A Washington state man becomes first United Status death from the coronavirus




The fast spreading coronavirus

The fast-spreading coronavirus is getting the critical attention by the CDC as the U.S. health organization is now responding to “the first possible outbreak” of the virus at a U.S. long-term care facility in Washington.

Health officials in Washington state said on Saturday a coronavirus patient has died, marking the first death in the U.S. from COVID-19, the illness associated with the virus.

The U.S. Centers for Disease Control and Prevention said it’s responding to “the first possible outbreak” of the respiratory illness in a long-term care center in Washington. The death was not associated with that facility.

Health officials in Washington said 27 patients and 25 staff members at the center have symptoms associated with COVID-19.

The fast spreading coronavirus

The Life Care Center of Kirkland said in a statement that new patients and visitors got turned away, and patients and staff “with symptoms or who were potentially exposed will get quarantined.”

The person who died was a man in his 50s with underlying health conditions, and there was no evidence he contracted the virus through travel, health officials said. They suspect domestic “community spread” of the disease, a new phase for the United States that began this week on the West Coast.

U.S. diplomatic officials said a 60-year old U.S. citizen diagnosed with the disease died Feb. 6 at Jinyintian Hospital in Wuhan, China. The number of Americans who have so far contracted the virus, most overseas, rose to 69 Saturday, according to an NBC News tally. Shortly after the announcement of the Washington death, President Donald Trump held a White House news conference to announce that the United States is issuing more travel restrictions and warnings to help prevent the spread of the virus. He also said he is meeting with pharmaceutical executives to discuss work toward a coronavirus vaccine.

Washington Gov. Jay Inslee, meanwhile, declared a state of emergency in response to new cases of COVID-19, directing state agencies to use all resources necessary to prepare for and respond to the outbreak.

“This will allow us to get the resources we need,” Inslee said. “This is a time to take commonsense, proactive measures to ensure the health and safety of those who live in Washington state.” The outbreak in the U.S. is currently limited to only some communities, the CDC said Saturday. “There is not a national spread of COVID-19. CDC and the federal government are working to keep it that way,” said Dr. Nancy Messonnier, director of the Center for the National Center for Immunization and Respiratory Diseases.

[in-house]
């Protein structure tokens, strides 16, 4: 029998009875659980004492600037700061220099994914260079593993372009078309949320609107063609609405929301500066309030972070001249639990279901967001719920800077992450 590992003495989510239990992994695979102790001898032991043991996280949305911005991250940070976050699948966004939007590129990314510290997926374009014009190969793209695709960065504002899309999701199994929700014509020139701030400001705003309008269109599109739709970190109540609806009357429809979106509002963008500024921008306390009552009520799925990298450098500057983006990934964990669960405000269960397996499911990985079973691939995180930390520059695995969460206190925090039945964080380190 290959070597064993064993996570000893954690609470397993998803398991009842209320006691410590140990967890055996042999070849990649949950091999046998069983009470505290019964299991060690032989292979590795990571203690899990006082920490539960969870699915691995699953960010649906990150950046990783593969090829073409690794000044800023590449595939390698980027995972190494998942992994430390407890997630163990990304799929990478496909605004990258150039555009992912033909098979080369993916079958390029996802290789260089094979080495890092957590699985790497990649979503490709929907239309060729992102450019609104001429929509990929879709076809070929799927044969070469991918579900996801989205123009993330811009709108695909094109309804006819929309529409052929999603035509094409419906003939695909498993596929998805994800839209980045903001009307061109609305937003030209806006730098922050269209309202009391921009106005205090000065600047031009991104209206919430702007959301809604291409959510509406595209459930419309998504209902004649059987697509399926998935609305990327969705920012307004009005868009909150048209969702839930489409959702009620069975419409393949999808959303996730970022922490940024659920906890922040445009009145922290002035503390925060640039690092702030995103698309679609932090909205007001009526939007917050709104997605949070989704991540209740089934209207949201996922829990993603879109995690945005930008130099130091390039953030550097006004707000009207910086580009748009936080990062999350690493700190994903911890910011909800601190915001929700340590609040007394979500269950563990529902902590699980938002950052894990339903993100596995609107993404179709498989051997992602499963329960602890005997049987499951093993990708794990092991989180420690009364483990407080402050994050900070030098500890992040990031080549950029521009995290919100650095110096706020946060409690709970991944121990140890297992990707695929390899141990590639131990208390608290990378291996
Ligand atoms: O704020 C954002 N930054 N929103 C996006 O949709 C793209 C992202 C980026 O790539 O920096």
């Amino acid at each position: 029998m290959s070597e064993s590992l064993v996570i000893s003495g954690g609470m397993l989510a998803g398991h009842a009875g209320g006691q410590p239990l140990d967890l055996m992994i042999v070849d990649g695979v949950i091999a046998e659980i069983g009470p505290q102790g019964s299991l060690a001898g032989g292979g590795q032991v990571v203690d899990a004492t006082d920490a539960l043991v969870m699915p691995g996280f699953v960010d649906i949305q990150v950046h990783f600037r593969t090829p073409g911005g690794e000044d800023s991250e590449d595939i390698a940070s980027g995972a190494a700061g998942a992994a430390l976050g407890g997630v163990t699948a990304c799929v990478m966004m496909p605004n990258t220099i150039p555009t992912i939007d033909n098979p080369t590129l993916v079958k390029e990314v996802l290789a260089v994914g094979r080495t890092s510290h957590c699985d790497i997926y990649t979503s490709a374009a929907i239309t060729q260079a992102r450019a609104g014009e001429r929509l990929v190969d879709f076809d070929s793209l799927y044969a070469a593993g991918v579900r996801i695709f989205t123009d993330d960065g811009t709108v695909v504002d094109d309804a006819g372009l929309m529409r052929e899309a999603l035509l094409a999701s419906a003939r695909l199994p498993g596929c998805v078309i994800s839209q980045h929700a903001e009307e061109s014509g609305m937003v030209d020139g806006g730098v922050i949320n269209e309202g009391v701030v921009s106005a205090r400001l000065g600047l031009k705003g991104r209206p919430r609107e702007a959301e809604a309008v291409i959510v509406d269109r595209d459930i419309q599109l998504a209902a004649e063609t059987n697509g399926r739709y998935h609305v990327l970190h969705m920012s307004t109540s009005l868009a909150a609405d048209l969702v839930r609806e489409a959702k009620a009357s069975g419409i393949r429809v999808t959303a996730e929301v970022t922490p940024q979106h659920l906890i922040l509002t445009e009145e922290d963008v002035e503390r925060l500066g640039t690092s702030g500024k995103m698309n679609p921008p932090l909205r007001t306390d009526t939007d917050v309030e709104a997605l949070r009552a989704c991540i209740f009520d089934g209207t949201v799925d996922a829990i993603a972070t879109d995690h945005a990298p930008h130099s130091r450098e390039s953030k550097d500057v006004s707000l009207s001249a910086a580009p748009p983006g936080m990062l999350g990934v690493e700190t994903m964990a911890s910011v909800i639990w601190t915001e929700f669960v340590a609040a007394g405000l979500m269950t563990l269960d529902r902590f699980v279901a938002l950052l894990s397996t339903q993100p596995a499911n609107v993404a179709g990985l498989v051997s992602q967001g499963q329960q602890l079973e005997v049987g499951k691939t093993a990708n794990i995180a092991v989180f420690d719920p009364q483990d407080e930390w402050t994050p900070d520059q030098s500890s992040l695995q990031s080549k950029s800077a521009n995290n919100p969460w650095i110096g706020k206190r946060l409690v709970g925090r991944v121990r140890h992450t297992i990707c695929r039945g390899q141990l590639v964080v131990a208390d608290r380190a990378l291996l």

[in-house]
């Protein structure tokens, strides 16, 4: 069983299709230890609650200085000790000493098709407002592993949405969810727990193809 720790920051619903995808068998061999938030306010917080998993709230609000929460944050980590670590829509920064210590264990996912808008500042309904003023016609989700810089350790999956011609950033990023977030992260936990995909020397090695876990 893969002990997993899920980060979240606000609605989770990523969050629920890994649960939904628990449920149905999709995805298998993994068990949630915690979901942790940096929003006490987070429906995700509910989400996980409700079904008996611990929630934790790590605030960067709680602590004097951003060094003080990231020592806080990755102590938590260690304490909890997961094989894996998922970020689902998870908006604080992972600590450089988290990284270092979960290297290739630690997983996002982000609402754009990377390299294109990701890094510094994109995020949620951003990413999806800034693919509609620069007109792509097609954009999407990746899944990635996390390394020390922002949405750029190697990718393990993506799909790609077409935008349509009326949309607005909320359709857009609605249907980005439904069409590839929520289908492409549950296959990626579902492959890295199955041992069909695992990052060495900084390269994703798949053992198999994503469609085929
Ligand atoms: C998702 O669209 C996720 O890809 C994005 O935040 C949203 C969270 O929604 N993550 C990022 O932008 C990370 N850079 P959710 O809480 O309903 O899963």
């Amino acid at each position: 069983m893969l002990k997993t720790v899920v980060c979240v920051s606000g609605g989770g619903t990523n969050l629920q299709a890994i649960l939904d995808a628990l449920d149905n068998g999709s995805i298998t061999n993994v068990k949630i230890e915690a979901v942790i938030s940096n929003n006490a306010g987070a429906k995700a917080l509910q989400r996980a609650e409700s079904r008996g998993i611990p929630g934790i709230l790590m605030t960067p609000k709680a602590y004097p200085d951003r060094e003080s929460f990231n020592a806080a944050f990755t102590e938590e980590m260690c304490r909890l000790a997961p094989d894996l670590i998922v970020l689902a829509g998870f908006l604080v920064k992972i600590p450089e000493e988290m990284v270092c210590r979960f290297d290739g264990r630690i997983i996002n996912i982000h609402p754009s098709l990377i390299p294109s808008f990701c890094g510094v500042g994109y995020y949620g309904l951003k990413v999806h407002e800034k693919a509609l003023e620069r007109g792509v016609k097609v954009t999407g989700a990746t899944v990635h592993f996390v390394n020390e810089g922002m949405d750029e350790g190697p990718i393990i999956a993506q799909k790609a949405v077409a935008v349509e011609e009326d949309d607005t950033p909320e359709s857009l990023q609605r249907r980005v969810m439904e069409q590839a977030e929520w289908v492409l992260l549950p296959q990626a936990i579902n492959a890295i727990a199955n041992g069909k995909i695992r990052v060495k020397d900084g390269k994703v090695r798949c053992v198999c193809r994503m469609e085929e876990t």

But as federal, state, and local officials have widened testing parameters for the virus, some experts say the number of patients is likely to rise.

Coronavirus now reported in at least 56 countries

first death in the united status caused by coronavirus

Frank Riedo, the medical director of infection control at EvergreenHealth hospital in Kirkland, where the death occurred, said Saturday in a news conference, “What we’re seeing is the tip of the iceberg.” “There is an ongoing transmission,” he said.

Dr. Kathy Lofy, Washington state health officer, said the general risk to the public is increasing, and she urged people to practice good health habits. Health officials said the man who died was among three new presumptive cases in Washington, in which patients have tested positive locally, but confirmation is pending with the CDC. The state has a total of six confirmed or likely evidence of the virus.

Though the man was not associated with the long-term care center, he was a patient at the same hospital where others from the facility were being treated Saturday for respiratory symptoms or pneumonia, the CDC said. Officials described him as being chronically ill before contracting the virus. They said they did not believe patients at the hospital where he died contracted the illness there, and that medical professionals were trying to track down the origin of the possible transmissions, which were likely local to King County.

Among those presumed to have the virus at the long-term care center is a female health care worker in her 40s who was in satisfactory condition and a resident in her 70s in serious condition, health officials said. Neither had any known relevant travel, they said.

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